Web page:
In a world torn with anger and hate, it becomes the need of the hour to stop encouraging this seemingly innocuous concept of “boys will fight”, and teach children regardless of their gender that aggression and violence is not the only way of putting an end to our problems. Bridging the gender gap never meant just turning the tables around. The harmful toxic concept of violence masquerading as power has to be destroyed as being humans we should exercise our rational sensibilities to deal with our problems.
A version of this was first published here.
Header Image is a still from Singham 3
An avid reader. An adventurous soul and a risk taker. A feminist to the core who believes in the concept of live nd let live. Dreams of a world where justice and equality brings peace read more...
Women's Web is an open platform that publishes a diversity of views, individual posts do not necessarily represent the platform's views and opinions at all times.
Stay updated with our Weekly Newsletter or Daily Summary - or both!
I huffed, puffed and panted up the hill, taking many rest breaks along the way. My calf muscles pained, my heart protested, and my breathing became heavy at one stage.
“Let’s turn back,” my husband remarked. We stood at the foot of Shravanbelagola – one of the most revered Jain pilgrimage centres. “We will not climb the hill,” he continued.
My husband and I were vacationing in Karnataka. It was the month of May, and even at the early hour of 8 am in the morning, the sun scorched our backs. After visiting Bangalore and Mysore, we had made a planned stop at this holy site in the Southern part of the state en route to Hosur. Even while planning our vacation, my husband was very excited at the prospect of visiting this place and the 18 m high statue of Lord Gometeshwara, considered one of the world’s tallest free-standing monolithic statues.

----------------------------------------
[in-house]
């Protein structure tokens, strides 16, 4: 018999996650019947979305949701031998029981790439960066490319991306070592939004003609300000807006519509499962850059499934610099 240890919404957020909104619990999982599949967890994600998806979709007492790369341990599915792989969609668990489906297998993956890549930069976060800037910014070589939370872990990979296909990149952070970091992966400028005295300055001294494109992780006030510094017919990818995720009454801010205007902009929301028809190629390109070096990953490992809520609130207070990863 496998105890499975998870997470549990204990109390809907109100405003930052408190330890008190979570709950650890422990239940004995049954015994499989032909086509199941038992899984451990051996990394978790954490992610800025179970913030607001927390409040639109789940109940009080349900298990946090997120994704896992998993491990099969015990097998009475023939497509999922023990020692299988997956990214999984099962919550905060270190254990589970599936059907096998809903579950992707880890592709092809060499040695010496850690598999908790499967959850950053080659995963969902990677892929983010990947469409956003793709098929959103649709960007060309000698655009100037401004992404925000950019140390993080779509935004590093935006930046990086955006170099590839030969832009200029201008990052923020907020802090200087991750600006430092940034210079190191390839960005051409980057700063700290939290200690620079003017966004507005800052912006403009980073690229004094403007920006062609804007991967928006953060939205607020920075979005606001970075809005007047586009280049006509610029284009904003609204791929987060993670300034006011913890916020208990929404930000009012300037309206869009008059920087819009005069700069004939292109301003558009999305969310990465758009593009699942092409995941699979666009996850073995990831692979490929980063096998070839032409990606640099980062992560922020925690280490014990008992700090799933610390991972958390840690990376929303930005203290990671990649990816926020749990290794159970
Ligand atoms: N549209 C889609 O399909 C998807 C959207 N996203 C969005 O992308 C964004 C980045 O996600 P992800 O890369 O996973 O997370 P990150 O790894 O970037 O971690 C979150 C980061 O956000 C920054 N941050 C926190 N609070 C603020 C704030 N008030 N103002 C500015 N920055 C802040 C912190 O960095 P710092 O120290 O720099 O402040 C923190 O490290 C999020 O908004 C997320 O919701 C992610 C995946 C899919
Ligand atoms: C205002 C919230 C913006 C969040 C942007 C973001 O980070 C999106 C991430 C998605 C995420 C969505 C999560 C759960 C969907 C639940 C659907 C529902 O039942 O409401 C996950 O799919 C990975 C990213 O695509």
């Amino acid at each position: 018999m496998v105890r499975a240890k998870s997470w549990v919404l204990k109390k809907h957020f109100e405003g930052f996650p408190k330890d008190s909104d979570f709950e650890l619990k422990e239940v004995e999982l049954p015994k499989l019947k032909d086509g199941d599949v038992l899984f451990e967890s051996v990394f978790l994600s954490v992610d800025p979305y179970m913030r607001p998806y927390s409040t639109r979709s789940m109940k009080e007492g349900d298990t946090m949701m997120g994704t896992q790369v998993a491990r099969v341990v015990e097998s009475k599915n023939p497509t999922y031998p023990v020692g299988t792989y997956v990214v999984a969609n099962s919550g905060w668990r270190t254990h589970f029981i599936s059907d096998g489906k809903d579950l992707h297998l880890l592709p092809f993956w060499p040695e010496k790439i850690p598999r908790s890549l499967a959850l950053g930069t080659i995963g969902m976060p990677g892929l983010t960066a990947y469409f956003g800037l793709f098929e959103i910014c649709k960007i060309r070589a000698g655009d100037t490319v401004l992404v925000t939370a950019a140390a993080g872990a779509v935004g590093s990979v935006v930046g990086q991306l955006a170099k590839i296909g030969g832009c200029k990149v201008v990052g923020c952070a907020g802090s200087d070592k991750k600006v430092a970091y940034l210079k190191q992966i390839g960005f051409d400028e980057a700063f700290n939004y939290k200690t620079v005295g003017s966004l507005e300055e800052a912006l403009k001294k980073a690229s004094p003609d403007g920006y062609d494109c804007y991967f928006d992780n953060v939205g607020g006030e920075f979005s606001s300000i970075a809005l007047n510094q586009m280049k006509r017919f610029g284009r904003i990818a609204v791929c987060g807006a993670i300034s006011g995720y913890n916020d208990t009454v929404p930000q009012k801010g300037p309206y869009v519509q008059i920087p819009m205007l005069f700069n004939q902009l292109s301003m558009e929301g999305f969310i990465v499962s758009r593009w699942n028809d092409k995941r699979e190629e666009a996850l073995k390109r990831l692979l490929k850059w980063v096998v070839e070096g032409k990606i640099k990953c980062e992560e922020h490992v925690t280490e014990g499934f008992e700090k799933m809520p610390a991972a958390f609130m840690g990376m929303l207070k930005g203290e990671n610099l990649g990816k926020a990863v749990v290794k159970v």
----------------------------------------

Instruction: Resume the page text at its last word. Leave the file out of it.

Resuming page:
What we hadn’t bargained for was there would be 1001 granite steps that needed to be climbed to have a close-up view of this colossal magic three thousand feet above sea level on a hilltop. It would be an understatement to term it as an arduous climb.
Why is the Social Media trend of young mothers of boys captioning their parenting video “Dear future Daughter-in-Law, you are welcome” deeply problematic and disturbing to me as a young mother of a girl?
I have recently come across a trend on social media started by young mothers of boys who share videos where they teach their sons to be sensitive and understanding and also make them actively participate in household chores.
However, the problematic part of this trend is that such reels or videos are almost always captioned, “To my future daughter-in-law, you are welcome.” I know your intentions are positive, but I would like to point out how you are failing the very purpose you wanted to accomplish by captioning the videos like this.
I know you are hurt—perhaps by a domestic household that lacks empathy, by a partner who either is emotionally unavailable, is a man-child adding to your burden of parenting instead of sharing it, or who is simply backed by overprotective and abusive in-laws who do not understand the tiring journey of a working woman left without any rest as doing the household chores timely is her responsibility only.
Please enter your email address